Perhaps, these moments are too precious to be inhabited by our thoughts in the present, as some items of value, some artifacts, are too valuable to be tampered with as physical items. But people are free to observe these objects in museums and in photographs, and it is there that they must be appreciated. It is due to efforts at preservation, and the prohibition of usage, that generations to come may observe and enjoy the artifacts. An archaeologist, in a way, must practice a form of arbitration; however, this act is much less metaphorical and much more practical. In discovering ancient Greek vessels, for example, the archaeologist must preclude and resist handling a vase too much or, needless to say, using the artifact. The archaeologist must concern him or herself rather with the future of the object, and, in the future, being able to be still excited both about the discovery of that object and the actions of that discovery that have enabled the enjoyment of that object to continue.

It seems that in my theatrical performances, I have practiced a kind of mnemonic archaeology, uncovering a significant moment but preserving it for future appreciation. Perhaps there is something to say about the arts and their evocation of arbitrage-like experiences. For Aciman, Wordsworth’s “Tintern Abbey,” irrefutably a work of art, is a catalyst for mnemonic arbitration. Not only does Aciman recognize Wordsworth’s usage of this line of thought, but in the process of this recognition, Aciman ponders how he will be remembering this experience in the future, valuing his time in the Cambridge apartment and his essaying on Wordsworth as a memory. Perhaps, something about the heightened expression of poetry and theatre lends itself to mnemonic arbitrage. If the application of such thought is, in fact, a barometer of significance, then it seems logical that heightened experiences—expressively or otherwise—would be more likely to be the objects of mnemonic arbitrage.

Someone could very possibly apply mnemonic arbitrage to a ballet recital, thinking on how that last pirouette will be felt in a future memory; to the completion of a long-worked-upon painting, projecting how it will have felt to have applied those last few strokes of color, to have painted on that signature. It is also possible that the probability of such events being objects of mnemonic arbitrage has something to do with the “putting” of oneself into these events. An artist often claims he has put himself in whatever picture, as does Basil in Wilde’s The Picture of Dorian Gray; an actor might purport that he “exposed” himself within a particular role (or, conversely, complain that a role was frustrating because no point of personal insertion into the character could be found). These events are personalized. And because of this, the artist or performer is made vulnerable. This vulnerability could serve as an alternative explanation for the necessity of a type of “preservation.” But maybe it is not so much mental “preservation,” as it is mental “protection.” In “putting themselves out there,” artists risk something. They risk not only criticism, but also losing a part of themselves in the piece or work or performance. They risk losing themselves to their art, to the audience, to unresponsiveness, poor reception, to un-appreciation. Thus, to live in the future is to shield oneself from the dangers of living in the moment, from the perils of vulnerability.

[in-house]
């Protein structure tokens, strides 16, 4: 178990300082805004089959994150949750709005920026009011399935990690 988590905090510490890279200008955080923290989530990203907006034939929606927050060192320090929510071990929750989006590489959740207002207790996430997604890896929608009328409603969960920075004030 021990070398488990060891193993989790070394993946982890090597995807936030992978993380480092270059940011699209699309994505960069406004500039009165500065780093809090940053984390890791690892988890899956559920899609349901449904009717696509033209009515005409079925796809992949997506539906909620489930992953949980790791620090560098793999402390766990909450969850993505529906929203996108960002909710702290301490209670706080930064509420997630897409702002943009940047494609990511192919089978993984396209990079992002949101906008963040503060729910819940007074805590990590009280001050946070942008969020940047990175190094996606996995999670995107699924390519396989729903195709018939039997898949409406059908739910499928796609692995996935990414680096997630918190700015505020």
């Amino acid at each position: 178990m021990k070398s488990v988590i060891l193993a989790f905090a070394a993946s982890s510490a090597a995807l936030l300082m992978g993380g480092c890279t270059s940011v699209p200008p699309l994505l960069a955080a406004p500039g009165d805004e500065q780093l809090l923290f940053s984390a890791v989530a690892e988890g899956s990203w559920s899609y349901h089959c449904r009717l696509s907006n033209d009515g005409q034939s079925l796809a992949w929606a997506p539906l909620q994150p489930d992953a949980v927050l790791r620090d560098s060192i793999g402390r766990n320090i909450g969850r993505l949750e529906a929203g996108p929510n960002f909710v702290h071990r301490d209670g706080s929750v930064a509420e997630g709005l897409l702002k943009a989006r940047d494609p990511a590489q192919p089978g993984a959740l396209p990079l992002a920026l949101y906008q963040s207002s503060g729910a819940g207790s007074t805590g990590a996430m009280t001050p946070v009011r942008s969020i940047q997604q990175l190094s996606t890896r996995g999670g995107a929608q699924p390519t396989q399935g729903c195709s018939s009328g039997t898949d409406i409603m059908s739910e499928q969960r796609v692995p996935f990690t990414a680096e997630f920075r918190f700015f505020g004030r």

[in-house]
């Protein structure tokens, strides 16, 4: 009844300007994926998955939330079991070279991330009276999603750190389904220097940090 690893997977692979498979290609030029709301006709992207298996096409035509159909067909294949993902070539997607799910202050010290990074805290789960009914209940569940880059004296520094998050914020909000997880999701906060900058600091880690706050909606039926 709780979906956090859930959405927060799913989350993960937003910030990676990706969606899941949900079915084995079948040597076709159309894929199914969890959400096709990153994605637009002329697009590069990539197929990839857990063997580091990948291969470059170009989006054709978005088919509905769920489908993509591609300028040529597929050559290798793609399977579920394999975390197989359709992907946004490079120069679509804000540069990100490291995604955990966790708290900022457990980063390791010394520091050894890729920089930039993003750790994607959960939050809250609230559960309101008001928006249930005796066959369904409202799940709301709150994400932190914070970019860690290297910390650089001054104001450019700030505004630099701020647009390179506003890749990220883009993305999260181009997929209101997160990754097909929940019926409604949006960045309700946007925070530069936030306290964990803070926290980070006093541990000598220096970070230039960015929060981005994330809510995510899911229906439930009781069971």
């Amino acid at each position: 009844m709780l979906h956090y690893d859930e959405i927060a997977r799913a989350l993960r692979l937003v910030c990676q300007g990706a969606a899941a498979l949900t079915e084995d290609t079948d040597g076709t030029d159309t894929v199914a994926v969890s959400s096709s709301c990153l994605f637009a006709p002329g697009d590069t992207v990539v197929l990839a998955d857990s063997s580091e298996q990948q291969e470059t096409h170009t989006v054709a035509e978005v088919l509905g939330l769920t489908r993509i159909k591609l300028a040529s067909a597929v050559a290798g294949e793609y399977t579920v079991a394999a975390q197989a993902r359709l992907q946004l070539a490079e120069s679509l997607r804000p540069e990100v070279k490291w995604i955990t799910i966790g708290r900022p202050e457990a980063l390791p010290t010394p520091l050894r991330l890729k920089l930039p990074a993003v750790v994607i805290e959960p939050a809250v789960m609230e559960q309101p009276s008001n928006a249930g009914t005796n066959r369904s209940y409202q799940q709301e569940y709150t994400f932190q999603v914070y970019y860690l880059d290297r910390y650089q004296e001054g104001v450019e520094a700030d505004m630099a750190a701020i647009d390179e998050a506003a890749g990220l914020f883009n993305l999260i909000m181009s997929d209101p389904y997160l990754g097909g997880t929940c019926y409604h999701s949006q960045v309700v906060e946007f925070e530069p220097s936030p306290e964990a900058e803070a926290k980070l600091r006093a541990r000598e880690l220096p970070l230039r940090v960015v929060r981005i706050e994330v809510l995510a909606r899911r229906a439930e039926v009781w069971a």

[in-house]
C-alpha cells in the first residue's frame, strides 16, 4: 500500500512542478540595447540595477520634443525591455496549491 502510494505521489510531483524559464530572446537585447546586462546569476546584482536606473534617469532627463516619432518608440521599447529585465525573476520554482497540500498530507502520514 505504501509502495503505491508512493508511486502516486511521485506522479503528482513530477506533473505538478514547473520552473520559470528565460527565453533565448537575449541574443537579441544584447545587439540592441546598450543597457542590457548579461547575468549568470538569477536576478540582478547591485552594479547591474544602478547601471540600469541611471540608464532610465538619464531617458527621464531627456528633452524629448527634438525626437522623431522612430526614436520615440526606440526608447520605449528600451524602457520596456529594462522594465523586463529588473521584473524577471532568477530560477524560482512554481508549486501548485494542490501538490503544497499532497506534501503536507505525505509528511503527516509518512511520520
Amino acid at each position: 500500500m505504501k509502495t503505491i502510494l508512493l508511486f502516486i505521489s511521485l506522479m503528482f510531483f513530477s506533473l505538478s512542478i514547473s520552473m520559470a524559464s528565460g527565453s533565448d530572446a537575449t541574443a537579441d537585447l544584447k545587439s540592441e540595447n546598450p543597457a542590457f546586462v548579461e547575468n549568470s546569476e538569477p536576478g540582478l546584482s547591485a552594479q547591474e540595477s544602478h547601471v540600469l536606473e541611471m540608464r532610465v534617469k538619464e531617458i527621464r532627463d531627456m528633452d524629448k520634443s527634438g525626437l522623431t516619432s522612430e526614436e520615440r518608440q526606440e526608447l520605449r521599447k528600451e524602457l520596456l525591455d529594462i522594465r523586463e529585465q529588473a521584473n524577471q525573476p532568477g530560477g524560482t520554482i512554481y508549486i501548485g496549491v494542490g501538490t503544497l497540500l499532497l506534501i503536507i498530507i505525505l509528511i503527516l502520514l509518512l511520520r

However, Aciman’s form of mnemonic arbitrage does not seem to involve an issue of protection, per se. One might argue, though, that there is an issue of vulnerability present. The sentimentality of Aciman’s reminiscence might be construed as a type of heightened emotion—as in the expression of artistic endeavors. Early on in “Arbitrage,” Aciman does in fact appear to be “putting” himself into the girl’s Cambridge apartment:

Perhaps a tiny part of me was already lodged here and wished to come back again and again in the days to come, in search of that moment just after sunset when, switching on the first light and letting the windows turn to mirrors against the darkening sky, I’d watch Cambridge disappear and Alexandria rise suddenly upon the windowpanes. (149)

To Aciman, mnemonic arbitrage seems to be, in part, about a displacement of self. By displacing himself out of sentimentality, Aciman averts the parlous nature of sensitivity. The stuff of mnemonic arbitrage is not common. For Wordsworth, it was visits to Tintern Abbey. For Aciman, it was time in a somehow familiar and comforting Cambridge apartment, and time on the streets of New York and Rome, remembrances of a childhood in Alexandria. Personally, I experienced mnemonic arbitrage when in the midst of my passion: theatre. But whatever the nature of mnemonic arbitrage, it indubitably signifies that some event has some importance to whomever goes through it. These events are of such an importance, that there is a desired preservation of them. For memories bring to the present significance. Without memories, there is no basis for comparison, no relation to past events; the present becomes meaningless. Perhaps mnemonic arbitrage is applied when such preservation is most needed. In “Tintern Abbey,” Wordsworth captures and articulates this significance and the elemental nature of mnemonic preservation: “That in this moment there is life and food/For future years…” (Aciman 151). Memories will be the sustenance of life to come, stored away for a winter of possible loneliness of thought.

Works Cited

Aciman, Andr. “Arbitrage.” False Papers: Essays on Exile and Memory. New York: Picador, 2000. 147-164.